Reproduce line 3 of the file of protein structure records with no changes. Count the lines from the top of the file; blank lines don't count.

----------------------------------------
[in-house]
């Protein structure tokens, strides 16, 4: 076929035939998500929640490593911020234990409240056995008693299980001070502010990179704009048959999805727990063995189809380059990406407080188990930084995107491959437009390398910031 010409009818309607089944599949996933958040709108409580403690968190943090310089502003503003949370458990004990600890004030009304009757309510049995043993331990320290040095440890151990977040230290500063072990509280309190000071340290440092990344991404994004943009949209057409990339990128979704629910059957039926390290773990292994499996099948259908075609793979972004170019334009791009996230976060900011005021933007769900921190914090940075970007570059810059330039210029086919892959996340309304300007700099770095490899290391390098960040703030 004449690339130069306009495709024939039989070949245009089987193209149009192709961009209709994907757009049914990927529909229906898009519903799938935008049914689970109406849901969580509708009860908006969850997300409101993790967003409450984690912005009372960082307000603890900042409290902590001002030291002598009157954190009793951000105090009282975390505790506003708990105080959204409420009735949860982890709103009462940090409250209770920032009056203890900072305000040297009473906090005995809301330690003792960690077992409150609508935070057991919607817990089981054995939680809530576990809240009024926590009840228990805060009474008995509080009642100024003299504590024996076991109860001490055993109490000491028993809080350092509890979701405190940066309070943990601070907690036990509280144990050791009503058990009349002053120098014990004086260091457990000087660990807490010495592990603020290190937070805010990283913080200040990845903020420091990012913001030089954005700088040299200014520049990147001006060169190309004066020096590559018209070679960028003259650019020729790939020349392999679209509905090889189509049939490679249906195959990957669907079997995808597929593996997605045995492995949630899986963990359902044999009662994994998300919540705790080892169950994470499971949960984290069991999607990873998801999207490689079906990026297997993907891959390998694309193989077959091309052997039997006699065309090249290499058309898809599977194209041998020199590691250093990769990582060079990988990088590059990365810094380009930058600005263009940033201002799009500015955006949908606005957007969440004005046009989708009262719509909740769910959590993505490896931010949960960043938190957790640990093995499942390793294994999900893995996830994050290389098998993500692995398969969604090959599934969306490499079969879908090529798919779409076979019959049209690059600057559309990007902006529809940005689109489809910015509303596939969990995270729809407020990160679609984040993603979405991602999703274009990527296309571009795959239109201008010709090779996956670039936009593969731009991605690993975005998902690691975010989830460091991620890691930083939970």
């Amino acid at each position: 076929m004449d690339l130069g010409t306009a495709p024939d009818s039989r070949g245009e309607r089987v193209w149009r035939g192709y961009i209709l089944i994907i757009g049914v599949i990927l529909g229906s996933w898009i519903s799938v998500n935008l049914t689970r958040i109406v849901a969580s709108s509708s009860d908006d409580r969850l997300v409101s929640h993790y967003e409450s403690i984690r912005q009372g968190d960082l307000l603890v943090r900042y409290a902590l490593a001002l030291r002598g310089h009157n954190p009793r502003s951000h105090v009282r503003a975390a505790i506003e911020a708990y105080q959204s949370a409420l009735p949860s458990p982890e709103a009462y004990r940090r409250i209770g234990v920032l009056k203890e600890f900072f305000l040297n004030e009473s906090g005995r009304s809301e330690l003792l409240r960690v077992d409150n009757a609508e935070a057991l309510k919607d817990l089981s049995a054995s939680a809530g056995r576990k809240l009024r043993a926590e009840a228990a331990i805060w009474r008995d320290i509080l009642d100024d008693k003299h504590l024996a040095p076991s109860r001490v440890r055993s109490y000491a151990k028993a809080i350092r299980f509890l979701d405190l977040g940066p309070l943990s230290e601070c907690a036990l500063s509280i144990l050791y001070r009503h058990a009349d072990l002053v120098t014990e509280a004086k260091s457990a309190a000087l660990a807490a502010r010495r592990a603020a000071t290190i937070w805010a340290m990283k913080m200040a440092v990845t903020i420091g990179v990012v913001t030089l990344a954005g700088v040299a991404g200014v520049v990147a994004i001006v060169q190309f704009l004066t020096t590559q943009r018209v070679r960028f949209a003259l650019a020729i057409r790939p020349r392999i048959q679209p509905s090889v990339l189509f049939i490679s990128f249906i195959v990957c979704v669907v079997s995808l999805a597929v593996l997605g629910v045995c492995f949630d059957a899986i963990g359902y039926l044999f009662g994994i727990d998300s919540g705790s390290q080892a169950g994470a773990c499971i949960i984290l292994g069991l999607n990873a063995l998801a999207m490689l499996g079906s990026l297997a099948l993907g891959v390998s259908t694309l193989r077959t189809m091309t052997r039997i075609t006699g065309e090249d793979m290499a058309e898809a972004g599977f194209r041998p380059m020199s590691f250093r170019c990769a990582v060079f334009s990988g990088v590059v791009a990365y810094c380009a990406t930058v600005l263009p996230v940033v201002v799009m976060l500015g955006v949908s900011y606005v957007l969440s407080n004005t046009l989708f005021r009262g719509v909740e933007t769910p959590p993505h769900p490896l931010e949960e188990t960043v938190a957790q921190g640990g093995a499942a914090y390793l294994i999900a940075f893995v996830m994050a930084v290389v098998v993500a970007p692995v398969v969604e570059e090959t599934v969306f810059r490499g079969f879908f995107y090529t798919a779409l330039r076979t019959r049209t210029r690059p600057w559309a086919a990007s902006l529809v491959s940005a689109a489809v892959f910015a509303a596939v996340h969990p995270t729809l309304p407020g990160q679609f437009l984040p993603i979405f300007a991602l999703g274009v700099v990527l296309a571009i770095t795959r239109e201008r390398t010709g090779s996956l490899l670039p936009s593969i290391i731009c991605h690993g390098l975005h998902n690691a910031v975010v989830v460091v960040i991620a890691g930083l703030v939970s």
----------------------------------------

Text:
């Amino acid at each position: 076929m004449d690339l130069g010409t306009a495709p024939d009818s039989r070949g245009e309607r089987v193209w149009r035939g192709y961009i209709l089944i994907i757009g049914v599949i990927l529909g229906s996933w898009i519903s799938v998500n935008l049914t689970r958040i109406v849901a969580s709108s509708s009860d908006d409580r969850l997300v409101s929640h993790y967003e409450s403690i984690r912005q009372g968190d960082l307000l603890v943090r900042y409290a902590l490593a001002l030291r002598g310089h009157n954190p009793r502003s951000h105090v009282r503003a975390a505790i506003e911020a708990y105080q959204s949370a409420l009735p949860s458990p982890e709103a009462y004990r940090r409250i209770g234990v920032l009056k203890e600890f900072f305000l040297n004030e009473s906090g005995r009304s809301e330690l003792l409240r960690v077992d409150n009757a609508e935070a057991l309510k919607d817990l089981s049995a054995s939680a809530g056995r576990k809240l009024r043993a926590e009840a228990a331990i805060w009474r008995d320290i509080l009642d100024d008693k003299h504590l024996a040095p076991s109860r001490v440890r055993s109490y000491a151990k028993a809080i350092r299980f509890l979701d405190l977040g940066p309070l943990s230290e601070c907690a036990l500063s509280i144990l050791y001070r009503h058990a009349d072990l002053v120098t014990e509280a004086k260091s457990a309190a000087l660990a807490a502010r010495r592990a603020a000071t290190i937070w805010a340290m990283k913080m200040a440092v990845t903020i420091g990179v990012v913001t030089l990344a954005g700088v040299a991404g200014v520049v990147a994004i001006v060169q190309f704009l004066t020096t590559q943009r018209v070679r960028f949209a003259l650019a020729i057409r790939p020349r392999i048959q679209p509905s090889v990339l189509f049939i490679s990128f249906i195959v990957c979704v669907v079997s995808l999805a597929v593996l997605g629910v045995c492995f949630d059957a899986i963990g359902y039926l044999f009662g994994i727990d998300s919540g705790s390290q080892a169950g994470a773990c499971i949960i984290l292994g069991l999607n990873a063995l998801a999207m490689l499996g079906s990026l297997a099948l993907g891959v390998s259908t694309l193989r077959t189809m091309t052997r039997i075609t006699g065309e090249d793979m290499a058309e898809a972004g599977f194209r041998p380059m020199s590691f250093r170019c990769a990582v060079f334009s990988g990088v590059v791009a990365y810094c380009a990406t930058v600005l263009p996230v940033v201002v799009m976060l500015g955006v949908s900011y606005v957007l969440s407080n004005t046009l989708f005021r009262g719509v909740e933007t769910p959590p993505h769900p490896l931010e949960e188990t960043v938190a957790q921190g640990g093995a499942a914090y390793l294994i999900a940075f893995v996830m994050a930084v290389v098998v993500a970007p692995v398969v969604e570059e090959t599934v969306f810059r490499g079969f879908f995107y090529t798919a779409l330039r076979t019959r049209t210029r690059p600057w559309a086919a990007s902006l529809v491959s940005a689109a489809v892959f910015a509303a596939v996340h969990p995270t729809l309304p407020g990160q679609f437009l984040p993603i979405f300007a991602l999703g274009v700099v990527l296309a571009i770095t795959r239109e201008r390398t010709g090779s996956l490899l670039p936009s593969i290391i731009c991605h690993g390098l975005h998902n690691a910031v975010v989830v460091v960040i991620a890691g930083l703030v939970s």